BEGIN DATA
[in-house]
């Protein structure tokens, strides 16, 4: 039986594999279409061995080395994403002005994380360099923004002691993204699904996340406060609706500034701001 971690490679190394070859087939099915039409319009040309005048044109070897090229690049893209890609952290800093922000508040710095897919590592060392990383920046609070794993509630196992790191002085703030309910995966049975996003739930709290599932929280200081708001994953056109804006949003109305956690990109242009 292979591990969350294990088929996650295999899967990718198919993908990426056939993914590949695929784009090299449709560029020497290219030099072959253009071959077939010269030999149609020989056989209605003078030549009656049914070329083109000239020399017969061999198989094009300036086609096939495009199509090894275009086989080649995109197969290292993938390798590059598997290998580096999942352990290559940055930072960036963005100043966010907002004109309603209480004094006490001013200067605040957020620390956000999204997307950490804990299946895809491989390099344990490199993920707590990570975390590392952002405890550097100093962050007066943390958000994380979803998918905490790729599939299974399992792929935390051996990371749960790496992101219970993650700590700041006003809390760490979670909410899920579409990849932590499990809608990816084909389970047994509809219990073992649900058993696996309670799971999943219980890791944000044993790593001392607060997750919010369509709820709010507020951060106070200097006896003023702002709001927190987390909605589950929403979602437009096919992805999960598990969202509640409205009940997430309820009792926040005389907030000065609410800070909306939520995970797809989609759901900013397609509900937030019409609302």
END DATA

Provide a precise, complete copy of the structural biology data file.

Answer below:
[in-house]
């Protein structure tokens, strides 16, 4: 039986594999279409061995080395994403002005994380360099923004002691993204699904996340406060609706500034701001 971690490679190394070859087939099915039409319009040309005048044109070897090229690049893209890609952290800093922000508040710095897919590592060392990383920046609070794993509630196992790191002085703030309910995966049975996003739930709290599932929280200081708001994953056109804006949003109305956690990109242009 292979591990969350294990088929996650295999899967990718198919993908990426056939993914590949695929784009090299449709560029020497290219030099072959253009071959077939010269030999149609020989056989209605003078030549009656049914070329083109000239020399017969061999198989094009300036086609096939495009199509090894275009086989080649995109197969290292993938390798590059598997290998580096999942352990290559940055930072960036963005100043966010907002004109309603209480004094006490001013200067605040957020620390956000999204997307950490804990299946895809491989390099344990490199993920707590990570975390590392952002405890550097100093962050007066943390958000994380979803998918905490790729599939299974399992792929935390051996990371749960790496992101219970993650700590700041006003809390760490979670909410899920579409990849932590499990809608990816084909389970047994509809219990073992649900058993696996309670799971999943219980890791944000044993790593001392607060997750919010369509709820709010507020951060106070200097006896003023702002709001927190987390909605589950929403979602437009096919992805999960598990969202509640409205009940997430309820009792926040005389907030000065609410800070909306939520995970797809989609759901900013397609509900937030019409609302």